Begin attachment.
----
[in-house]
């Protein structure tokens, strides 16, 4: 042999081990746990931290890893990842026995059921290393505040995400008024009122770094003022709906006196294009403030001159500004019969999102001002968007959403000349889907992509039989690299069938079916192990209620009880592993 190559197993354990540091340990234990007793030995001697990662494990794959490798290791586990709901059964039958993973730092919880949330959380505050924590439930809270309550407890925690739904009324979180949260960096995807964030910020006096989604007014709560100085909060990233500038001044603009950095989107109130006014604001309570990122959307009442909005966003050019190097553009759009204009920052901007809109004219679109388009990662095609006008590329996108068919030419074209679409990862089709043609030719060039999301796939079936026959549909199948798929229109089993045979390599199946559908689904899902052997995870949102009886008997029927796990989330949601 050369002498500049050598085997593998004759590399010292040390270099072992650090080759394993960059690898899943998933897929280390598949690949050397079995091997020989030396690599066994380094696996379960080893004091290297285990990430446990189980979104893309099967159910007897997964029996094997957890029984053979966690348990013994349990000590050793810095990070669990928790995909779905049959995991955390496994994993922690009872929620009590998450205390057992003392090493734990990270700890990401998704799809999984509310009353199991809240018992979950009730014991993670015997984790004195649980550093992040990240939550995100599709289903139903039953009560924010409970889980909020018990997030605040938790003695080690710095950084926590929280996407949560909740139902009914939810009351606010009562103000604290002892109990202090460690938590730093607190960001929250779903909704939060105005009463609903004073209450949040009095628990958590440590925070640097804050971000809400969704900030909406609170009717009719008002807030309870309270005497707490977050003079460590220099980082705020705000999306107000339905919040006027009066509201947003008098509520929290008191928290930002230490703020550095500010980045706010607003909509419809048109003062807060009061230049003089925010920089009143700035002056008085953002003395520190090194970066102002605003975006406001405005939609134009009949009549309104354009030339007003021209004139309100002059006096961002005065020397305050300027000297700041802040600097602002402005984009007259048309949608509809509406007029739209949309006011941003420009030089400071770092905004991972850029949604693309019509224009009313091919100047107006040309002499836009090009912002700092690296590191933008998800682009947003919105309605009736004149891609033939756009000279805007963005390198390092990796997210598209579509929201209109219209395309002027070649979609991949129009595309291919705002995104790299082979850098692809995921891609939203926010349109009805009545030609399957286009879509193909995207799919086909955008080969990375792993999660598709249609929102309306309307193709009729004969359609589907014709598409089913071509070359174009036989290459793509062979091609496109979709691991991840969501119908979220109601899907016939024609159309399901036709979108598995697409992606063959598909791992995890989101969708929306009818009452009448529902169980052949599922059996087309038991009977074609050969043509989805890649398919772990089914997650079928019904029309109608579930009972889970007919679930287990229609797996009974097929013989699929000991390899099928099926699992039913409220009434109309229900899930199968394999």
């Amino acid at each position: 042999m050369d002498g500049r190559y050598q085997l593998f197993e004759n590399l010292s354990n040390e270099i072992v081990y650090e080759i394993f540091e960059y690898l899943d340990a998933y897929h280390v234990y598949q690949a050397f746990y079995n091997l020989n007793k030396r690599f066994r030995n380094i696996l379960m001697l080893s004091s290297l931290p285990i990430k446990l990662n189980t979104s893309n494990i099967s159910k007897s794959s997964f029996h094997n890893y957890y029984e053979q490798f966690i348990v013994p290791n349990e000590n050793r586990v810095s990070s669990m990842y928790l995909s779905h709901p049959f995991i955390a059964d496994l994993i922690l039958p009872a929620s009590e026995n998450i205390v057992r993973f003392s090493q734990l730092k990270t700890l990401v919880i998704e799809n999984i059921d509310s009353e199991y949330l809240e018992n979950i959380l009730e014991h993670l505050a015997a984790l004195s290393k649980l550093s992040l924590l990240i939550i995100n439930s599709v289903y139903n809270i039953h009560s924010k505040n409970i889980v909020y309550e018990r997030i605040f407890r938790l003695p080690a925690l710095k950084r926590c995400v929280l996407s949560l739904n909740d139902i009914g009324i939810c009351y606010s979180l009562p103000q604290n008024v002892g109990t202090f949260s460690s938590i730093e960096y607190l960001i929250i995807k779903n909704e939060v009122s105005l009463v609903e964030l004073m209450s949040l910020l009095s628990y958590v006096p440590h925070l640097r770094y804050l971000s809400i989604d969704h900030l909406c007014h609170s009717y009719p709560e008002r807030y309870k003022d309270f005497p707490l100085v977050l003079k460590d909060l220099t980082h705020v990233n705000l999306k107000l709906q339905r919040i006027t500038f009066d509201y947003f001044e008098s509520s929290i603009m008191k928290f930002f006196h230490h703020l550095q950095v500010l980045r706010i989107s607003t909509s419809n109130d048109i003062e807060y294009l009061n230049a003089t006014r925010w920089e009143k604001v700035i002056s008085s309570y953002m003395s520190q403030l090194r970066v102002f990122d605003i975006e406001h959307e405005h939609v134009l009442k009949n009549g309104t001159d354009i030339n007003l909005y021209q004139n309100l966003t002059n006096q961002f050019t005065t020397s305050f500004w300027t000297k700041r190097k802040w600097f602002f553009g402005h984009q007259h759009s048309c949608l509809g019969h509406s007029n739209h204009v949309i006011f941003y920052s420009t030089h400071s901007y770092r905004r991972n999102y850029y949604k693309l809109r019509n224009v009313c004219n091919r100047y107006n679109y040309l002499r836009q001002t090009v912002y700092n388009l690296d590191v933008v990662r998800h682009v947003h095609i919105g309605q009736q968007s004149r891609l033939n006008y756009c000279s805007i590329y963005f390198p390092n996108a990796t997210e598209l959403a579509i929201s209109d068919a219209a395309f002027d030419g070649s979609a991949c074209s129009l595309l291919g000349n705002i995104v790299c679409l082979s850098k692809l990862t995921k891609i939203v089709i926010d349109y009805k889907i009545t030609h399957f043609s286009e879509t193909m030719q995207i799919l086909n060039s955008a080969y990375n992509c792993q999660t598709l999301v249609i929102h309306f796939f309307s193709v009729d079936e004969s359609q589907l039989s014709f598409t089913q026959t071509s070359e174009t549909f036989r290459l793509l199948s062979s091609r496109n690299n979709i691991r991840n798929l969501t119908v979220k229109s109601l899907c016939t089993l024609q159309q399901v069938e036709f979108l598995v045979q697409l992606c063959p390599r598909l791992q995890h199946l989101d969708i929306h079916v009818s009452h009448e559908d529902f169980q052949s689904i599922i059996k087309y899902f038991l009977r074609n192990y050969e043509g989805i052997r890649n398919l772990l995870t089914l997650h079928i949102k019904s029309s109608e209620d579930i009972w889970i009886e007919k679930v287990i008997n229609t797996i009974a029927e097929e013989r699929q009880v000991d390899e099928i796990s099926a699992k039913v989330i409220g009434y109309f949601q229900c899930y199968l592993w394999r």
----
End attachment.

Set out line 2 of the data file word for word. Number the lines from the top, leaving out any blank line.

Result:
């Protein structure tokens, strides 16, 4: 042999081990746990931290890893990842026995059921290393505040995400008024009122770094003022709906006196294009403030001159500004019969999102001002968007959403000349889907992509039989690299069938079916192990209620009880592993 190559197993354990540091340990234990007793030995001697990662494990794959490798290791586990709901059964039958993973730092919880949330959380505050924590439930809270309550407890925690739904009324979180949260960096995807964030910020006096989604007014709560100085909060990233500038001044603009950095989107109130006014604001309570990122959307009442909005966003050019190097553009759009204009920052901007809109004219679109388009990662095609006008590329996108068919030419074209679409990862089709043609030719060039999301796939079936026959549909199948798929229109089993045979390599199946559908689904899902052997995870949102009886008997029927796990989330949601 050369002498500049050598085997593998004759590399010292040390270099072992650090080759394993960059690898899943998933897929280390598949690949050397079995091997020989030396690599066994380094696996379960080893004091290297285990990430446990189980979104893309099967159910007897997964029996094997957890029984053979966690348990013994349990000590050793810095990070669990928790995909779905049959995991955390496994994993922690009872929620009590998450205390057992003392090493734990990270700890990401998704799809999984509310009353199991809240018992979950009730014991993670015997984790004195649980550093992040990240939550995100599709289903139903039953009560924010409970889980909020018990997030605040938790003695080690710095950084926590929280996407949560909740139902009914939810009351606010009562103000604290002892109990202090460690938590730093607190960001929250779903909704939060105005009463609903004073209450949040009095628990958590440590925070640097804050971000809400969704900030909406609170009717009719008002807030309870309270005497707490977050003079460590220099980082705020705000999306107000339905919040006027009066509201947003008098509520929290008191928290930002230490703020550095500010980045706010607003909509419809048109003062807060009061230049003089925010920089009143700035002056008085953002003395520190090194970066102002605003975006406001405005939609134009009949009549309104354009030339007003021209004139309100002059006096961002005065020397305050300027000297700041802040600097602002402005984009007259048309949608509809509406007029739209949309006011941003420009030089400071770092905004991972850029949604693309019509224009009313091919100047107006040309002499836009090009912002700092690296590191933008998800682009947003919105309605009736004149891609033939756009000279805007963005390198390092990796997210598209579509929201209109219209395309002027070649979609991949129009595309291919705002995104790299082979850098692809995921891609939203926010349109009805009545030609399957286009879509193909995207799919086909955008080969990375792993999660598709249609929102309306309307193709009729004969359609589907014709598409089913071509070359174009036989290459793509062979091609496109979709691991991840969501119908979220109601899907016939024609159309399901036709979108598995697409992606063959598909791992995890989101969708929306009818009452009448529902169980052949599922059996087309038991009977074609050969043509989805890649398919772990089914997650079928019904029309109608579930009972889970007919679930287990229609797996009974097929013989699929000991390899099928099926699992039913409220009434109309229900899930199968394999």